Brief Summary

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The mottled grasshopper is an elegant, small grasshopper found in low and open vegetation. It is spotted brown, green or black, giving it a mottled look. There are visible knobs at the ends of the antennae, explaining its Dutch name 'knob sprit'. In the dunes, mottled grasshoppers are the most common species found. However, on the island Terschelling, it lives more often in open heath fields. The species is found early in the summer. It is even found on the uninhabited island Griend. The song of the mottled grasshopper sounds like a clock being wound.
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Myrmeleotettix maculatus

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Myrmeleotettix maculatus is a species belonging to the subfamily Gomphocerinae and may be called the mottled grasshopper.[2] It is found across the Palearctic east to Siberia. In the north, it is spread from the British Isles to Scandinavia and Russia, north to about the Arctic Circle, in the south to Morocco, over the south of Spain, Calabria and Greece to Turkey . They are found from sea level to about 2,500 meters above sea level, for example in the French Alps and the Balkans.[3][4]

References

  1. ^ Thunberg, C.P. 1815. Hemipterorum maxillosorum genera illustrata plurimisque novis speciebus ditata ac descripta. Mémoires de l'Académie Impériale des Sciences de St. Pétersbourg, 5: 211-302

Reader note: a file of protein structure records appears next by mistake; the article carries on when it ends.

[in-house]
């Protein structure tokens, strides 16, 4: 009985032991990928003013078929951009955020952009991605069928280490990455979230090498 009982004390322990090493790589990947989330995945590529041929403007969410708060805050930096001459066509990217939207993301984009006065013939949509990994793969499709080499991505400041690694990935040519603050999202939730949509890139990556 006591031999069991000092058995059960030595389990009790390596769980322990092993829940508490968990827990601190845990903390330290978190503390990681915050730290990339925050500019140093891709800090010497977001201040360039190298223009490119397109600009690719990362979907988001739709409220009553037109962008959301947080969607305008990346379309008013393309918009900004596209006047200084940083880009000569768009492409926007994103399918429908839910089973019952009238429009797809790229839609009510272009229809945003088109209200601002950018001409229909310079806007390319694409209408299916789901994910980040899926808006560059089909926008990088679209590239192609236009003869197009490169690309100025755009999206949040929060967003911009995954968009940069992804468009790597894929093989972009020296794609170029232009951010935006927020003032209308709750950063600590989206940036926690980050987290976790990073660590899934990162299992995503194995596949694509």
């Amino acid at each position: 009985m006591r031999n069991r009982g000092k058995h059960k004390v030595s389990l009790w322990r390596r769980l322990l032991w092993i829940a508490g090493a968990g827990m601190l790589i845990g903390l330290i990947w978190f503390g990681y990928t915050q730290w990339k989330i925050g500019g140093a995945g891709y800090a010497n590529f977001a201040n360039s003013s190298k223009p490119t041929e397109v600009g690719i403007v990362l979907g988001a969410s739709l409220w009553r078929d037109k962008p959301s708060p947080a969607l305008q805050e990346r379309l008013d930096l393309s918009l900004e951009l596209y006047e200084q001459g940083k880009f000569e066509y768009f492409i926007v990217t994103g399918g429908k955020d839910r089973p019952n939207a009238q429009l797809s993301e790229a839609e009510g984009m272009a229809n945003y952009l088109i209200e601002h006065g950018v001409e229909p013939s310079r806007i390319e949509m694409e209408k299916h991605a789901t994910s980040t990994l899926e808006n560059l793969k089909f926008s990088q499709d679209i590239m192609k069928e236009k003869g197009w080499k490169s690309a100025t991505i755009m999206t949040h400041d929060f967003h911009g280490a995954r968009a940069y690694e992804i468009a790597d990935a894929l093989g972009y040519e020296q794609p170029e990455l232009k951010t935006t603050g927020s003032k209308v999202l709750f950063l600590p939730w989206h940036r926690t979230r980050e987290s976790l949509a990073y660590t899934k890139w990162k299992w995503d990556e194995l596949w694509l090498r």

2. ^ Ragge DR (1965). Grasshoppers, Crickets & Cockroaches of the British Isles. F Warne & Co, London. p. 299.
  3. ^ Fauna Europaea
  4. ^ Heiko Bellmann: Der Kosmos Heuschreckenführer. Die Arten Mitteleuropas sicher bestimmen. Franckh-Kosmos, Stuttgart 2006, ISBN 3-440-10447-8
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Myrmeleotettix maculatus: Brief Summary

provided by wikipedia EN

Myrmeleotettix maculatus is a species belonging to the subfamily Gomphocerinae and may be called the mottled grasshopper. It is found across the Palearctic east to Siberia. In the north, it is spread from the British Isles to Scandinavia and Russia, north to about the Arctic Circle, in the south to Morocco, over the south of Spain, Calabria and Greece to Turkey . They are found from sea level to about 2,500 meters above sea level, for example in the French Alps and the Balkans.

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